Raw Data Source
November Supplement, Current Population Survey
Appendix 1 - Percentage of Youth Ages 18 to 24 Who Reported That They Had Registered to Vote, and Percentage Who Reported That They Had Voted in Presidential Election Years, 1972-2012
|Hispanic (Citizens only)||-||-||-||-||-||-||-||-||44.6||50.0||45.3|
|Asian (Citizens only)||-||-||-||-||-||-||-||-||42.6||51.1||41.2|
|Hispanic (Citizens only)||-||-||-||-||-||-||-||-||33.0||38.8||34.2|
|Asian (Citizens only)||-||-||-||-||-||-||-||-||34.2||40.6||30.9|
|Note: Current Population Survey figures routinely overestimate voter registration and turnout when compared to official rates.1Estimates include all young adults (including non-citizens) in the denominator, except where otherwise noted.2Persons of Hispanic origin may be of any race. Except where otherwise noted, estimates for whites and blacks include Hispanics of those races.Source: U.S. Census Bureau, Current Population Survey (2012). Voting and Registration. Table 1-A. Available athttp://www.census.gov/hhes/www/socdemo/voting/publications/historical/index.html|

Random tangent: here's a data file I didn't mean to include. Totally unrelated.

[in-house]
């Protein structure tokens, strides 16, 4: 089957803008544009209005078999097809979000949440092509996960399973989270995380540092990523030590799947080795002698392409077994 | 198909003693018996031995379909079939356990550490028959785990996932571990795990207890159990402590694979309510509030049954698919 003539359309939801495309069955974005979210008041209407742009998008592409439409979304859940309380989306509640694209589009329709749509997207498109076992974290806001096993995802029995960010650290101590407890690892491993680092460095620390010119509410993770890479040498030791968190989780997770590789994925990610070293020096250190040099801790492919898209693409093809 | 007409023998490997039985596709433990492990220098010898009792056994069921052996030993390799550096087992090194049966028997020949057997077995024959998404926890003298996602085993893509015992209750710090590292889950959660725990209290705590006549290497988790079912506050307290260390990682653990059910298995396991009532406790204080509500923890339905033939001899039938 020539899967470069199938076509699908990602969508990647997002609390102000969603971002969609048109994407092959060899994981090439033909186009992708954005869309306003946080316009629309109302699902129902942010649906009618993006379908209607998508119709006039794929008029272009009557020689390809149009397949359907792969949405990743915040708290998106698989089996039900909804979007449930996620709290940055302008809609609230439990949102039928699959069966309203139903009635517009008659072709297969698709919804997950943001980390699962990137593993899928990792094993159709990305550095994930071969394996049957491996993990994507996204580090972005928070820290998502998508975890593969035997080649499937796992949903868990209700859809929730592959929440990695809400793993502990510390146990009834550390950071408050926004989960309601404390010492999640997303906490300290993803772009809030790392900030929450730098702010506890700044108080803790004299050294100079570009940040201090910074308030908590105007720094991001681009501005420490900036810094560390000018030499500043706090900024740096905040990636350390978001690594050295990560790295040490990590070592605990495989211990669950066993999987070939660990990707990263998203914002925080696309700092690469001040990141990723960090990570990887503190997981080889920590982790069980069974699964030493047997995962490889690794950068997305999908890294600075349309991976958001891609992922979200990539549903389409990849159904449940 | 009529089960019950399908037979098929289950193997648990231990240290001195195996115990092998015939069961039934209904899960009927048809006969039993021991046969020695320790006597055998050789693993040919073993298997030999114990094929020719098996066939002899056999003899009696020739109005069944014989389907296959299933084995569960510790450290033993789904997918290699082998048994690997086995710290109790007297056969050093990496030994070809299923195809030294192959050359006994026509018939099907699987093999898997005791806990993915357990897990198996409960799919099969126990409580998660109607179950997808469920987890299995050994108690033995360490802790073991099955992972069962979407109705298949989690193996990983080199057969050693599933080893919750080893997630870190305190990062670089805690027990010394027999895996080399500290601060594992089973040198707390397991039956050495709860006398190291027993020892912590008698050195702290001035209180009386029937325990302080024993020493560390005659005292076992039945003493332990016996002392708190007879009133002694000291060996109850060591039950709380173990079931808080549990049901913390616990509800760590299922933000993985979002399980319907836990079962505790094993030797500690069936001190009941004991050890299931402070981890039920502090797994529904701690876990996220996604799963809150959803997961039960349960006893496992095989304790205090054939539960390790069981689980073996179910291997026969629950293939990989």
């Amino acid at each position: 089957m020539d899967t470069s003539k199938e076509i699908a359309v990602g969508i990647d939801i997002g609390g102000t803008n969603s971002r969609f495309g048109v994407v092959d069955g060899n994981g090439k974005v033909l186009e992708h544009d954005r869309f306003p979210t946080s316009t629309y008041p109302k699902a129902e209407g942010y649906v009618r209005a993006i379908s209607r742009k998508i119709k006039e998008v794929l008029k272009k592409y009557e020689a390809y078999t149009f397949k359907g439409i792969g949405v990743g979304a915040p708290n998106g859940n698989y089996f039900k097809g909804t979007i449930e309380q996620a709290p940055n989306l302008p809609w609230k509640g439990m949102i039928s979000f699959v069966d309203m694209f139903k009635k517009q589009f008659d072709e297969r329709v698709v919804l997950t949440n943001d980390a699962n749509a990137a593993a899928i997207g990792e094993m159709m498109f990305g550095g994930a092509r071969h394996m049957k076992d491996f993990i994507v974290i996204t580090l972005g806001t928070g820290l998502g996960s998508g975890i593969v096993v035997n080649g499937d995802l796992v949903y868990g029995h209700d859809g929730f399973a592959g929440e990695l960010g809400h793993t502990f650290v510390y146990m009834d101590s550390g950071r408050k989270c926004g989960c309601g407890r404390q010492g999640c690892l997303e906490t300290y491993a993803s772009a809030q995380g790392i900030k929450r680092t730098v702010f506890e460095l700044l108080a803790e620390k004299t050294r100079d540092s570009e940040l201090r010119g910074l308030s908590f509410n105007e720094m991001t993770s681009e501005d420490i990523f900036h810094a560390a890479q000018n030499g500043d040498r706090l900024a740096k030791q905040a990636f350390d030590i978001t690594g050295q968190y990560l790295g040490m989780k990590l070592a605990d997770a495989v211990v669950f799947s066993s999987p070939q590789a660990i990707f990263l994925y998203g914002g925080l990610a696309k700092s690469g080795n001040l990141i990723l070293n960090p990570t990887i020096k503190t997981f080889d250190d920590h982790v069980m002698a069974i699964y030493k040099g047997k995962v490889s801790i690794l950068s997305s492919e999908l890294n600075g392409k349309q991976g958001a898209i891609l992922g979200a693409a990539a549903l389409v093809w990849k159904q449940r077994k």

Appendix 2 - Percentage of Youth Ages 18 to 24 Who Reported That They Had Registered to Vote, and Percentage Who Reported That They Had Voted in Nonpresidential Election Years, 1974-2014
|Hispanic (Citizens only)||-||-||-||-||-||-||-||34.3||38.7||34.5||34.7|
|Asian (Citizens only)||-||-||-||-||-||-||-||-||33.8||34.5||33.3|
|Hispanic (Citizens only)||-||-||-||-||-||-||-||13.3||16.6||16.1||12.6|